While searching through web information on cloth dolls made by refugees in Hong Kong, I came across several references to the dollmaker Michael Lee. I confess I am a little confused in regards to the extent of his doll-making. It seems he was involved in the creation of composition as well as strictly cloth dolls from the time period of the late 1940's on in to perhaps the 1990's. A picture from the Mint Museum of Toys in Singapore shows Mr. Lee holding a female composition doll with painted features, attached black floss pigtails, and wearing a blue Chinese tunic and tan pants. Dating from 1946, she is recognized as his first doll. Information about the museum states that their "Michael Lee Collection speaks of an altruistic toymaker who migrated to Hong Kong from mainland China. He led a very frugal life, contributing the proceeds from the sale of his dolls to the education of children and livelihood of fellow refugees in Hong Kong." (http://wolfdesign.biz/h2ikidz/images/C07_Qing_Sponsor/Sponsor_Mint_Museum.pdf)
Another article written by a visitor to Hong Kong who sought out the dollmaker includes the details that Mr. Lee was originally from Shanghai and had passed away in November of 1996. This article titled "Dollmaker Lit Candles for Hope" written by Mary Chandler gives a sensitive portrait of a gentle and giving man with a unique and timeless philosophy on life. At the time of that particular visit, Mr. Lee was crafting cloth dolls with large round flat faces, big smiles, and brightly dotted checks. They also wore the traditional Chinese outfits and some carried babies. I'm not sure if he dated, signed (English & Chinese), and chopped (put the red Chinese stamp) on the foot of every doll; but clearly he did this on some. My composition doll above has the typical round "Michael Lee" tag with "Micale" printed on it, "Made in Hong Kong," and the Chinese Character doll's name - in this case "Sonny." The museum photo of Mr. Lee can be found at the following blog LEE PHOTO (as well as a nice picture of some of his composition dolls). The previously mentioned "Dollmaker" article also includes a photo of Mr. Lee.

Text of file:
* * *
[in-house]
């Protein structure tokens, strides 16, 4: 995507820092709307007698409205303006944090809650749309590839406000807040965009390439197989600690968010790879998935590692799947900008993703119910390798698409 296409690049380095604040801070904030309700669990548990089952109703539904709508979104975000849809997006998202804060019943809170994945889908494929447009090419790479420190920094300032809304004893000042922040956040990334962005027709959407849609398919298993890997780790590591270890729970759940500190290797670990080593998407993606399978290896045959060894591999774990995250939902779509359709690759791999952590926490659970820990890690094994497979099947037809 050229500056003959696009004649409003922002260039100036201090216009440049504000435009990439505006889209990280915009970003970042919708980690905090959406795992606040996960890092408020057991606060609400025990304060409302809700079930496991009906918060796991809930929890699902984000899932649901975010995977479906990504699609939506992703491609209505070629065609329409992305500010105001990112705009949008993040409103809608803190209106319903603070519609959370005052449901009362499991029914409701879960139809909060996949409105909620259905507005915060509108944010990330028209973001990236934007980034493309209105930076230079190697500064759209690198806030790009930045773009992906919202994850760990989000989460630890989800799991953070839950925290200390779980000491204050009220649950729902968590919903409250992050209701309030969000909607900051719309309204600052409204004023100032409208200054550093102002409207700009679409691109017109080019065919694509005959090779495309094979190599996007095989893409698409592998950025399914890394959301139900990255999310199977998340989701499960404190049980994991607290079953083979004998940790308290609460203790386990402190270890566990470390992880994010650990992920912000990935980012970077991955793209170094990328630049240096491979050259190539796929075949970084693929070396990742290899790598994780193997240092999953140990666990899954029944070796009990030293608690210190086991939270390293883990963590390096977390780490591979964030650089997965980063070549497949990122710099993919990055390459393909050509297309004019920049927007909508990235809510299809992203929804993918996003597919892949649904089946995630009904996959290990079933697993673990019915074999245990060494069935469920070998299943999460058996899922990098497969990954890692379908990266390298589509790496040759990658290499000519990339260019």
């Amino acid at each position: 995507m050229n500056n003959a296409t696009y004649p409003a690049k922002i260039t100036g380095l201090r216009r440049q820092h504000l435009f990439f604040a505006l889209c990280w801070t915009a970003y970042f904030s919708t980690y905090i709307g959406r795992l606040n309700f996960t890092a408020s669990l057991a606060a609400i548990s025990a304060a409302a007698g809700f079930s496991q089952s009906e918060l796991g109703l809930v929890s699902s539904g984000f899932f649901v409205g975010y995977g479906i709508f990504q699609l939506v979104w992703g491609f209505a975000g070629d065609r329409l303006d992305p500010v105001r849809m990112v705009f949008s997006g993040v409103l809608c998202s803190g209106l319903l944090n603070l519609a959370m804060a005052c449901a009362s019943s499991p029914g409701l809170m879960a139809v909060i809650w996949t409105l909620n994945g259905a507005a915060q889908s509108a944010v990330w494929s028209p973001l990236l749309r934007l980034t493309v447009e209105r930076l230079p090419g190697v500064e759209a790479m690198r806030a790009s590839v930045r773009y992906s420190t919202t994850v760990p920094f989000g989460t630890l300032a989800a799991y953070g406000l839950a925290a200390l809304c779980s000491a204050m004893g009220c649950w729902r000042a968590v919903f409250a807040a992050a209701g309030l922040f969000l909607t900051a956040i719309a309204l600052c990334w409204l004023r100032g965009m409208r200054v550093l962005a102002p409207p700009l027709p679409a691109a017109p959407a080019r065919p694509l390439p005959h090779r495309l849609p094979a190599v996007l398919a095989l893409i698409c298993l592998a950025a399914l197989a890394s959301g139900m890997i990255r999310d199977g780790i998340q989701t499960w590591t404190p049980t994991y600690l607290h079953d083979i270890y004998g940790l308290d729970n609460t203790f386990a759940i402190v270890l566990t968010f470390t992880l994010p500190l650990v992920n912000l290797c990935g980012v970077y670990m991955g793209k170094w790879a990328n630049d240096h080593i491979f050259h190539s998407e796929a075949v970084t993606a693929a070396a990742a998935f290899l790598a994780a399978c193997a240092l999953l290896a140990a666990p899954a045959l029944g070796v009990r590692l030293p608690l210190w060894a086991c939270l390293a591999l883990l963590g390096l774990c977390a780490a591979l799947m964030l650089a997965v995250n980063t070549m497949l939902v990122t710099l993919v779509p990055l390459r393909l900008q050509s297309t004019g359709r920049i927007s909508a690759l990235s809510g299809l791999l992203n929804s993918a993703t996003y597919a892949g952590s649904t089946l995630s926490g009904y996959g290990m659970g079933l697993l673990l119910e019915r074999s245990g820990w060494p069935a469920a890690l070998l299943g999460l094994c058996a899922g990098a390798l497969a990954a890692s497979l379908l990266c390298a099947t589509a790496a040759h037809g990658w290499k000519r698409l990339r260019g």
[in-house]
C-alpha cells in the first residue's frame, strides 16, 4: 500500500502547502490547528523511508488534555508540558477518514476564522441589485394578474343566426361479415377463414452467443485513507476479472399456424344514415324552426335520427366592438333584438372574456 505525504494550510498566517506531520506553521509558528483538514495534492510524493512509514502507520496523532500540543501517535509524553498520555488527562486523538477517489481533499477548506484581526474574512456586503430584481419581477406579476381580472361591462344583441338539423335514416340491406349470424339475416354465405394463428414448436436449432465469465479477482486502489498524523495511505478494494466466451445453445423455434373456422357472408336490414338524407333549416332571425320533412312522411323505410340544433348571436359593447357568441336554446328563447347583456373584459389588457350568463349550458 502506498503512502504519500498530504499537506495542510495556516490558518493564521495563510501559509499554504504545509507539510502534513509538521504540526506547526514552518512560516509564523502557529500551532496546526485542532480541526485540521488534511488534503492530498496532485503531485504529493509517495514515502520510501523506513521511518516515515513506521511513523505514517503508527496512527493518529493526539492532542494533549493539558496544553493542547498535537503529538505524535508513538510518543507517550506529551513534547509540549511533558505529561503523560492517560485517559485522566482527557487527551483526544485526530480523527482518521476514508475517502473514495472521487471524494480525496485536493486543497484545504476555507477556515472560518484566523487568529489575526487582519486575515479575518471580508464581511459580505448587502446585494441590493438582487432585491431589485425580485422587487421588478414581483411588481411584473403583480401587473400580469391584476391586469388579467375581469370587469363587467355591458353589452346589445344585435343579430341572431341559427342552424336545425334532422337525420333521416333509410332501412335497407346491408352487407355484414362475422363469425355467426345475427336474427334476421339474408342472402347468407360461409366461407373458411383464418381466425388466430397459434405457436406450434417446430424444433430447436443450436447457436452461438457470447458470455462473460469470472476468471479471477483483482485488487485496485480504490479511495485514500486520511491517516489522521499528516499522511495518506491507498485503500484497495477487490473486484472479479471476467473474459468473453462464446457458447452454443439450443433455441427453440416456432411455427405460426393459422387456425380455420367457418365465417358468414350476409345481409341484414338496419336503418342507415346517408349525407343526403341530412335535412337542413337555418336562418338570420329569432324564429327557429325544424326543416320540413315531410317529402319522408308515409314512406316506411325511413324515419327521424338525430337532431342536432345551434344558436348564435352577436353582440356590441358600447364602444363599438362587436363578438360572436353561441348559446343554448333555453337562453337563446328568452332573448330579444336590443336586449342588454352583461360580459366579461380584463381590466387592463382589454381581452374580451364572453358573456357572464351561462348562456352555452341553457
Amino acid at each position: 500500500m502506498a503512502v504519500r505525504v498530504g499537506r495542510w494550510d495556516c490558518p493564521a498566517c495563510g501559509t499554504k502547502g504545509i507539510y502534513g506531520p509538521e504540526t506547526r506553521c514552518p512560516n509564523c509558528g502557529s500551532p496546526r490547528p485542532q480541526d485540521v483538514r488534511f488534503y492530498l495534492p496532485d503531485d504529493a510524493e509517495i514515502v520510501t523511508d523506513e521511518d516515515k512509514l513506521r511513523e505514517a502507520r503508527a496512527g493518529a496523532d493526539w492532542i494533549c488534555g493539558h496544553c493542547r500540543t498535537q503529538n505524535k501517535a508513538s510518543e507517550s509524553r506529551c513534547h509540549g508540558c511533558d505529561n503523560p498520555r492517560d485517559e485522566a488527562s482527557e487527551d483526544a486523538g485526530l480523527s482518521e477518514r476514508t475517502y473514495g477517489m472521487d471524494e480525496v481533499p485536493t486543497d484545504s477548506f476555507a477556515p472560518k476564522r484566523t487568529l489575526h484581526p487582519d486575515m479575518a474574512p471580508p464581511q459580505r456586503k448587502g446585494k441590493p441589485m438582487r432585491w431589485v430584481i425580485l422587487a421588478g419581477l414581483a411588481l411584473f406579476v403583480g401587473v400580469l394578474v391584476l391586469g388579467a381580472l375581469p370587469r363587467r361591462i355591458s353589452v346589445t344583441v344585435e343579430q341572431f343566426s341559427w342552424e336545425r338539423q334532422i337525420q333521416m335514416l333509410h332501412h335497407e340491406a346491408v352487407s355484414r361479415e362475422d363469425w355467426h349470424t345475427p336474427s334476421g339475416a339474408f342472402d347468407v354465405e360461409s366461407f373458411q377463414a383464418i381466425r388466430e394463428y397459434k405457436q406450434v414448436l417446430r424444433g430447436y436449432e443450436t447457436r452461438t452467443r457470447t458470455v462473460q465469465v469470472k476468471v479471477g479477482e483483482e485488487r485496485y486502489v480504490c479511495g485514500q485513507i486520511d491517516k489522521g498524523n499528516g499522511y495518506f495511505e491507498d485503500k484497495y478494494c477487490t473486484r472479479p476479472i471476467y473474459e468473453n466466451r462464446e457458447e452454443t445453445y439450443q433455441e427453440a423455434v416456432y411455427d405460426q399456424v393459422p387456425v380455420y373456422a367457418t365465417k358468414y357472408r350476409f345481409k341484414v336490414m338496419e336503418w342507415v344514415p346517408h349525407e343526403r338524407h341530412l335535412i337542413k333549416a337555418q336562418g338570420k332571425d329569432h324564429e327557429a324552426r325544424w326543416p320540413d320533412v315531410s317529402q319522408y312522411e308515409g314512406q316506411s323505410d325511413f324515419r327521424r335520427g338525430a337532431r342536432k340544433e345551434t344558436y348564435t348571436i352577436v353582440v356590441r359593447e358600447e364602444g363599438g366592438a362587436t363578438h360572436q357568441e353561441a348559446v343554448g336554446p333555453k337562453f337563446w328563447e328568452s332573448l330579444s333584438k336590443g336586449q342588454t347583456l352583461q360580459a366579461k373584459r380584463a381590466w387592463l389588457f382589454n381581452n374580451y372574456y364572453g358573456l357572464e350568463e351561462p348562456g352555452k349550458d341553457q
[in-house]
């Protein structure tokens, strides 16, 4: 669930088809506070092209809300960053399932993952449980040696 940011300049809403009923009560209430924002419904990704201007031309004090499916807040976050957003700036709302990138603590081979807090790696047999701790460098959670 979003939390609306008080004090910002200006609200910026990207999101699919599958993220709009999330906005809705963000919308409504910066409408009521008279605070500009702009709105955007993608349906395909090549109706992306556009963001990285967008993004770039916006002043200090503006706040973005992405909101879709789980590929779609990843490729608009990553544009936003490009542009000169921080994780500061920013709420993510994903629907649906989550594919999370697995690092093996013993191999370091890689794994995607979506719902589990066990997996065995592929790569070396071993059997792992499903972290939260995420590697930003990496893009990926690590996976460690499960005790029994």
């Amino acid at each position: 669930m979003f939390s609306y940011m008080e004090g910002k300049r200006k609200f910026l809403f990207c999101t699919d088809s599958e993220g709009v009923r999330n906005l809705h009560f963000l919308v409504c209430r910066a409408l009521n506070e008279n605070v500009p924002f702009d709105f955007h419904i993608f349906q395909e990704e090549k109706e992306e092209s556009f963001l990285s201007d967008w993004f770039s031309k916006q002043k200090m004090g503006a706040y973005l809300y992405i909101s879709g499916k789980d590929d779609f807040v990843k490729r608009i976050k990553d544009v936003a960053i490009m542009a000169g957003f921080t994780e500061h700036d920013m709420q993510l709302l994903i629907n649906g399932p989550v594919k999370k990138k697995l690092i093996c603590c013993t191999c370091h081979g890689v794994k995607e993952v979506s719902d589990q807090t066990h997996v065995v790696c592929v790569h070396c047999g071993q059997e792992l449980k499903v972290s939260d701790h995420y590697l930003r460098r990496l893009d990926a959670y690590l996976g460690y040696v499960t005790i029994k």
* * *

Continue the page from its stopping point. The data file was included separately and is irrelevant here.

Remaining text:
I believe the following photos also show Michael Lee composition dolls (a mother & child) as seen in a picture from the Mint Museum.
I am adding a picture of a more recent Michael Lee cloth doll. She carries a baby on her back.
Addendum: An article in the "South China Morning Post "of November 15, 1996; reports that Mr. Lee passed away on November 10, 1996.